Convert PSI to Torque

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  #1  
Old 10-10-15, 05:27 AM
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Convert PSI to Torque

After searching a bit, it seems this conversion is not possible. I am considering building a trash compactor and need to be able to size whatever drive device I choose with my desired output. Motor outputs are given in torque. How can I determine if a certain sized motor is going to give me my desired PSI?
 
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Old 10-10-15, 05:56 AM
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Old 10-10-15, 05:58 AM
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That's pounds force, not torque.
 
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Old 10-10-15, 06:00 AM
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Isn't torque measured in foot lbs?
 
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Old 10-10-15, 06:04 AM
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Torque is pounds per foot. Pounds force is pounds per square foot. Torque uses a linear dimension while pounds force uses area.
 
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Old 10-10-15, 06:09 AM
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Okay, I guess that you are correct, it can't be done.
 
  #7  
Old 10-10-15, 06:23 AM
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There has got to be a way to figure this out! People design products like this all the time.
 
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Old 10-10-15, 06:25 AM
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I would assume that your not using hydraulics plenty of calculators for them.
 
  #9  
Old 10-10-15, 06:36 AM
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Well, you are missing key information. You have to know how you are going to convert from the rotary motion of the motor to the linear motion of the ram. And you need to know how much force at the ram is required to achieve the compaction you want/need. The specific parameters of that will allow you to do the calculation, whether it is mechanical or hydraulic.
 
  #10  
Old 10-10-15, 08:14 AM
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I want to crush cardboard boxes. The boxes I currently have received an ECT of 32 psi. The highest is 44 psi. I was thinking of having a 24" x 24" plate for crushing and a crushing force of 50 psi. That puts my total need at 28,800 lbs. However, I'm thinking I would only need that much force if I have the entire area packed with vertical cardboard, which isn't going to happen. So I'm not too sure what would an ideal total number would be.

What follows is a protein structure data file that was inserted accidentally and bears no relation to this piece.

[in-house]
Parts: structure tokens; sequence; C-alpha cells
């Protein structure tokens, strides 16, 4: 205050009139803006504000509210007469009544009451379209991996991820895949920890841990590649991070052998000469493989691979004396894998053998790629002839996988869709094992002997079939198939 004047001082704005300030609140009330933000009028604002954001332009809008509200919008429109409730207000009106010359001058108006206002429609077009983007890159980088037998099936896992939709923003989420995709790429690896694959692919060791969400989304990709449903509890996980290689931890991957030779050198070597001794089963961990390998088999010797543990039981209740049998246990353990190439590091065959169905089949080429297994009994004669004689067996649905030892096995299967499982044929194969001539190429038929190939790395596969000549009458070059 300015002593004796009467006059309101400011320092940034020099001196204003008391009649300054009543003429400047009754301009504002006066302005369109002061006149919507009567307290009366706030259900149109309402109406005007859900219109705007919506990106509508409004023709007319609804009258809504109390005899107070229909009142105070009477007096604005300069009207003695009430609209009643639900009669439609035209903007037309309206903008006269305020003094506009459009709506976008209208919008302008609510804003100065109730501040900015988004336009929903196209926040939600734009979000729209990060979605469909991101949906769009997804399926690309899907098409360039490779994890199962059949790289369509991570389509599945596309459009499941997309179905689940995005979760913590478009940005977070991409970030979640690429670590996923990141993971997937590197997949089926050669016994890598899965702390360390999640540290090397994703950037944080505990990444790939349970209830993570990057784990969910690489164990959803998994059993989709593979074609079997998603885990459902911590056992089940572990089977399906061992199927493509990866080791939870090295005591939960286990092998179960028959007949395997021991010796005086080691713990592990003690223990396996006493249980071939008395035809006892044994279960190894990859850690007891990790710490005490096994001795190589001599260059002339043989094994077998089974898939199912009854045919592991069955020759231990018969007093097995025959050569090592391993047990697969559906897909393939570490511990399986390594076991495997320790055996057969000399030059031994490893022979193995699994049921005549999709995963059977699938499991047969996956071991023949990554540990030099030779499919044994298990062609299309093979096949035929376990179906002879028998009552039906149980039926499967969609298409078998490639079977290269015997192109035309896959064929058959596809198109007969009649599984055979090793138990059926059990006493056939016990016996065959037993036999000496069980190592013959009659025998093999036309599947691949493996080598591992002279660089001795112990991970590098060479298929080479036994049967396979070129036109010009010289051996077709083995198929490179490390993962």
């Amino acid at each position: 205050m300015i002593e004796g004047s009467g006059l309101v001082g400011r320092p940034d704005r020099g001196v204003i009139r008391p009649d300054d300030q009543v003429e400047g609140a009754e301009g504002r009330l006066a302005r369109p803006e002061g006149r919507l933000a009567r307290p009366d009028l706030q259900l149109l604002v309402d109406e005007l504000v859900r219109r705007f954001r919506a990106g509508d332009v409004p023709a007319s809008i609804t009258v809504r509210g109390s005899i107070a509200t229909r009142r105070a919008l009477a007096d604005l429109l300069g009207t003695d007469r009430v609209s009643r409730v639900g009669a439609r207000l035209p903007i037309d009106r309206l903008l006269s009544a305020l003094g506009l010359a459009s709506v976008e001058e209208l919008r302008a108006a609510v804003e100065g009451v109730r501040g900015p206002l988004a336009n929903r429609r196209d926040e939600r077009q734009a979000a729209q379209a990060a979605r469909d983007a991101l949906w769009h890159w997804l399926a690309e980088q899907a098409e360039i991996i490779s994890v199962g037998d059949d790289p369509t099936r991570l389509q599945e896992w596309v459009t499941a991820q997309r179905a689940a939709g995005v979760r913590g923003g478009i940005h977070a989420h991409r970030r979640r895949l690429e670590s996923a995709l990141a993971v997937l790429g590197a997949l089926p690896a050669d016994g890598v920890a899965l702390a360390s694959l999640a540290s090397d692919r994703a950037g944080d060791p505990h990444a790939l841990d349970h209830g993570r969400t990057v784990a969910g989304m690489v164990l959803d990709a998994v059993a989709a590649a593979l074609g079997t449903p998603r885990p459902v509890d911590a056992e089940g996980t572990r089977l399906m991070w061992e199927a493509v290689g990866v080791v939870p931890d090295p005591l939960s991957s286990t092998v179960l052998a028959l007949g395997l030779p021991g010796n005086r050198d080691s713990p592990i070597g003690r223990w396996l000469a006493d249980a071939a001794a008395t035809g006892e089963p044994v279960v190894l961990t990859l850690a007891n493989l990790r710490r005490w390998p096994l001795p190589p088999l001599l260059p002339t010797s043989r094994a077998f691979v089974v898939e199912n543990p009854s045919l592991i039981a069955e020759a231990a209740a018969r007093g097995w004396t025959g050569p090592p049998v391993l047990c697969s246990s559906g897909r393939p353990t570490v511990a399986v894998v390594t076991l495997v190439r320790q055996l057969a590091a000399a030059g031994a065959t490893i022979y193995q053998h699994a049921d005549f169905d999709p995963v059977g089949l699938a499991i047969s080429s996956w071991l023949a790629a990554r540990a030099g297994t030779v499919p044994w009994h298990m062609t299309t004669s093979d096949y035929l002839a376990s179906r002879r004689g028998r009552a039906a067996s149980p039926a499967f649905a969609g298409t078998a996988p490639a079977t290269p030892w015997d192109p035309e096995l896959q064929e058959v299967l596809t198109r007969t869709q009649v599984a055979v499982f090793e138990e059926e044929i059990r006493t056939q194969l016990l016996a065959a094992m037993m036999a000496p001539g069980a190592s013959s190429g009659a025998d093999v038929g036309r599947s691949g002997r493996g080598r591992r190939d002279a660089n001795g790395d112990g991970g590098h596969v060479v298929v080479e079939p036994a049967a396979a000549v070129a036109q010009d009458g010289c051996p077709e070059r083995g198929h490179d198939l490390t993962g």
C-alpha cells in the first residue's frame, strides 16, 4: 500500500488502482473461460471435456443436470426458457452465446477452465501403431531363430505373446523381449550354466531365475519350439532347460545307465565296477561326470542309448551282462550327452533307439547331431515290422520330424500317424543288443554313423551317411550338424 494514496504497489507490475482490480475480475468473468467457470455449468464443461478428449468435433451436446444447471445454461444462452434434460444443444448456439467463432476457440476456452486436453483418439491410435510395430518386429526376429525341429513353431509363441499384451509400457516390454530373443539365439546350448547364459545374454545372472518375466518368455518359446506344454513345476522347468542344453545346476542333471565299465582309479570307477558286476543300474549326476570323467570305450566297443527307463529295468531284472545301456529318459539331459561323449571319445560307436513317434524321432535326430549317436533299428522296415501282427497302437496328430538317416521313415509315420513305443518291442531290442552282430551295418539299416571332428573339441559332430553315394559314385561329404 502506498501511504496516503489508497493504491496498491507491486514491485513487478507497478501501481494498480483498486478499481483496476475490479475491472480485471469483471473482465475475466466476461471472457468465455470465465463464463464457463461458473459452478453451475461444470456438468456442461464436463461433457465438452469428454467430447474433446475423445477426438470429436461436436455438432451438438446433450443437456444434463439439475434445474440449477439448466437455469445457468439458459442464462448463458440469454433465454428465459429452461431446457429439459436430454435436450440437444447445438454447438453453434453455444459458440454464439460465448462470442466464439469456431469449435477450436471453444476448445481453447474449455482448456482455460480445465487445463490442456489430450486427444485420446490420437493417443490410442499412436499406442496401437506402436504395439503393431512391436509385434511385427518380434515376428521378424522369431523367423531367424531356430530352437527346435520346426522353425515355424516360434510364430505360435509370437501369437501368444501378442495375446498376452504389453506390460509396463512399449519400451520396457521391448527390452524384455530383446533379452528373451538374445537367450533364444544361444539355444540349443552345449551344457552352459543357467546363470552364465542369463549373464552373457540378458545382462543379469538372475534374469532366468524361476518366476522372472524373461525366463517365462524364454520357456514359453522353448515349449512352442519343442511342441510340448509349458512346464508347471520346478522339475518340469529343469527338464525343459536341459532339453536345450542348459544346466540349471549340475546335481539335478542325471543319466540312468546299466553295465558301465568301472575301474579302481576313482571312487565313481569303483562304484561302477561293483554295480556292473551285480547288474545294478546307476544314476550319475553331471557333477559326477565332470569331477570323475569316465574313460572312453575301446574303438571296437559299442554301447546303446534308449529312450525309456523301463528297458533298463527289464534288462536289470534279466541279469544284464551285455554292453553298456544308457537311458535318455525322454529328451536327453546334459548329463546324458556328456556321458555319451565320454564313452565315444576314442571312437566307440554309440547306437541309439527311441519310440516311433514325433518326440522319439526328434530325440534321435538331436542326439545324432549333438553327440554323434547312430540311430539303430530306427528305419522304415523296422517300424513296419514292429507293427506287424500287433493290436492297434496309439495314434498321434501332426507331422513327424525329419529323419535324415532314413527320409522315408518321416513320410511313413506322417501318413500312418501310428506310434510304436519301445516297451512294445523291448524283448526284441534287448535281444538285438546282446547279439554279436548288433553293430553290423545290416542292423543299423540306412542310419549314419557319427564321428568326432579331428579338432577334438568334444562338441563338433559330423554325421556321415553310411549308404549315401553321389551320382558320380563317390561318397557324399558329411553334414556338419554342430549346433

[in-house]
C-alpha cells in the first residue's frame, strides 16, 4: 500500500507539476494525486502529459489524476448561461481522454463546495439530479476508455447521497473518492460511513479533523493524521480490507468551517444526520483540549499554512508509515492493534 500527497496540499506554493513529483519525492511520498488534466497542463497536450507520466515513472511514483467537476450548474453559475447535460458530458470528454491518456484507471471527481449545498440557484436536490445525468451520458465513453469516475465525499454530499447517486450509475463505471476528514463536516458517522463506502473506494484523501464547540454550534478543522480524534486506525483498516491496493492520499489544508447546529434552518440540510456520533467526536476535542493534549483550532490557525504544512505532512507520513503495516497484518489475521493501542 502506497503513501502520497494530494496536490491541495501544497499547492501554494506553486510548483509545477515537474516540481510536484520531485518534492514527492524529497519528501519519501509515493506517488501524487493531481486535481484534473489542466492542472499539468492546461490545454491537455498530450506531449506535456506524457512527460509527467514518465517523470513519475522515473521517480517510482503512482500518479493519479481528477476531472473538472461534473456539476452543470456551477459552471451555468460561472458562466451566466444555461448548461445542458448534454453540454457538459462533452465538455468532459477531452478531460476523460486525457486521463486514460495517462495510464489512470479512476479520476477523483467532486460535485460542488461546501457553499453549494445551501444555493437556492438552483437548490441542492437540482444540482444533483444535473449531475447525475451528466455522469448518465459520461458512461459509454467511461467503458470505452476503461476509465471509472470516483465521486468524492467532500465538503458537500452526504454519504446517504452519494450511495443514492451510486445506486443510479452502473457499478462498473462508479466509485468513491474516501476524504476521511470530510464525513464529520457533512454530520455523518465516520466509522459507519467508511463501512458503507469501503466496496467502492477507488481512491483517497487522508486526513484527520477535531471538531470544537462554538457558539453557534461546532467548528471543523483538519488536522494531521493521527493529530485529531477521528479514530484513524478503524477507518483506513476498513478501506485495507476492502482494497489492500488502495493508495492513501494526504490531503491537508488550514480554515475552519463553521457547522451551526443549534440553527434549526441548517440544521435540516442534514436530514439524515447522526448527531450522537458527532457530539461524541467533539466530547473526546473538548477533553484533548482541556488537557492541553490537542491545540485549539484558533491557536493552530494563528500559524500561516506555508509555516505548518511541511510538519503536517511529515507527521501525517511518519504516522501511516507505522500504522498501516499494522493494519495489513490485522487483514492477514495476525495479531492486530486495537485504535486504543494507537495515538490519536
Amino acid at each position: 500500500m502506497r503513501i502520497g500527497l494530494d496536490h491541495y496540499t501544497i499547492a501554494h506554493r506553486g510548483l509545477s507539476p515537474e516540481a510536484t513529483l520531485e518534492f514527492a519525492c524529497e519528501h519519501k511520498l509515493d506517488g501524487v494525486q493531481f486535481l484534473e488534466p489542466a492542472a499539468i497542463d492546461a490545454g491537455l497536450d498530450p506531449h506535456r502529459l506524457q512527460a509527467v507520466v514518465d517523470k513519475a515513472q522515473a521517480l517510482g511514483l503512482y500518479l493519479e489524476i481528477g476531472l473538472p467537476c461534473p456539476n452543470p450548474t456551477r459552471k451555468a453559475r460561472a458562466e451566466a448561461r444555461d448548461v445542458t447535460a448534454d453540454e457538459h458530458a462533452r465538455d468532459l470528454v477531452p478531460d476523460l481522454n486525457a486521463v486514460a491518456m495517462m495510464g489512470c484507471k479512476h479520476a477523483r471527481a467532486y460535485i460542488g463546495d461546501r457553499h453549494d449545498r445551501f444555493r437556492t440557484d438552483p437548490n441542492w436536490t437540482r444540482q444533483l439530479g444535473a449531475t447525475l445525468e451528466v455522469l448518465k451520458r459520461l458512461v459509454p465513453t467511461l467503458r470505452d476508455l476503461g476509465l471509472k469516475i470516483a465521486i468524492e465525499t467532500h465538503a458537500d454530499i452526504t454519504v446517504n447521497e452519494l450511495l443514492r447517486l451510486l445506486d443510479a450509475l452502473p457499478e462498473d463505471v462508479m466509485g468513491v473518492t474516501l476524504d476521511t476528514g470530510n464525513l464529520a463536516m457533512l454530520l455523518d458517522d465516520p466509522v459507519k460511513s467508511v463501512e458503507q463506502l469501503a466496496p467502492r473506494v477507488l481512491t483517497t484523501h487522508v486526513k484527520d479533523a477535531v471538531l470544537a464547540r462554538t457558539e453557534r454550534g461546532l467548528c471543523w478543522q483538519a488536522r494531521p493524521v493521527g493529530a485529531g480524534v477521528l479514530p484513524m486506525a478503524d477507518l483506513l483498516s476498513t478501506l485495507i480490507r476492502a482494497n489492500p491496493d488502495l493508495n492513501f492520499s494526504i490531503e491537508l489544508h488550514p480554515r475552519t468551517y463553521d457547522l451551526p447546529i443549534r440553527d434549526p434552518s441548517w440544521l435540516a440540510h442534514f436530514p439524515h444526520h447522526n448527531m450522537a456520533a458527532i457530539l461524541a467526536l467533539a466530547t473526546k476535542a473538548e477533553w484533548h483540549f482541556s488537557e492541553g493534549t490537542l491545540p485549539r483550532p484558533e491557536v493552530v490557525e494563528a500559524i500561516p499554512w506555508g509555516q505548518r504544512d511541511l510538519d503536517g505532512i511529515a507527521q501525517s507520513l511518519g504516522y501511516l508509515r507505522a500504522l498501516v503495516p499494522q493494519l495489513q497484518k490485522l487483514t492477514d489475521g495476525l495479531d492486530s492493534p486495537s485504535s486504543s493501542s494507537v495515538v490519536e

So if I had the biggest box I could fit in the crusher, that would be 24" x 24" x 1/8". That would give me 72 square inches of edge. That would be 3600 pounds of total force needed. That's going to be expensive to generate.
 
  #11  
Old 10-10-15, 11:26 AM
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I think you're missing the point when asking to convert psi and torque. It's like asking to convert gallons per minute to amperage. How you get from one to the other can be accomplished but there are different ways to do it. How it's done affects the answer.

I would first read up on box ratings. The rating on the box may not provide a good guide to the amount of crushing force needed to compress the box as you desire.

In your case you need to figure out how you want your machine to operate. You can use hydraulics, screws, gears, levers... Once you figure out what basic mechanism you're going to use then figure out how fast you want your crusher to move. Once you've nailed down those details then you can work out your power source one of whose specifications could be torque.

Say you choose a gear mechanism. The gear ratio you choose will affect the torque required to generate the desired crushing force. The rpm of the motor in conjunction with the gear ratio will determine how fast your crusher moves or cycles.

In the end you may find it easier to keep your eye out for a trash compactor. They already exist and are designed to do what you want. Most residential ones are smaller than your desired 24" x 24" but used compactors are free or really cheap. You may decide to live with the smaller crush chamber size or somehow rig a couple of them together.
 
  #12  
Old 10-10-15, 05:00 PM
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Existing trash compactors are pretty small. I don't think it will be large enough to process the majority of the boxes I receive. It seems the parts do to what I want is going to exceed the level I want to spend. I thought about sourcing parts from existing compactors, but I just don't know what I'm going to receive. I don't think it is worth the effort.
 
  #13  
Old 10-10-15, 05:40 PM
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Modify a small electric wood splitter, plenty of crushing force there and a wood splitter to boot.

Bud
 
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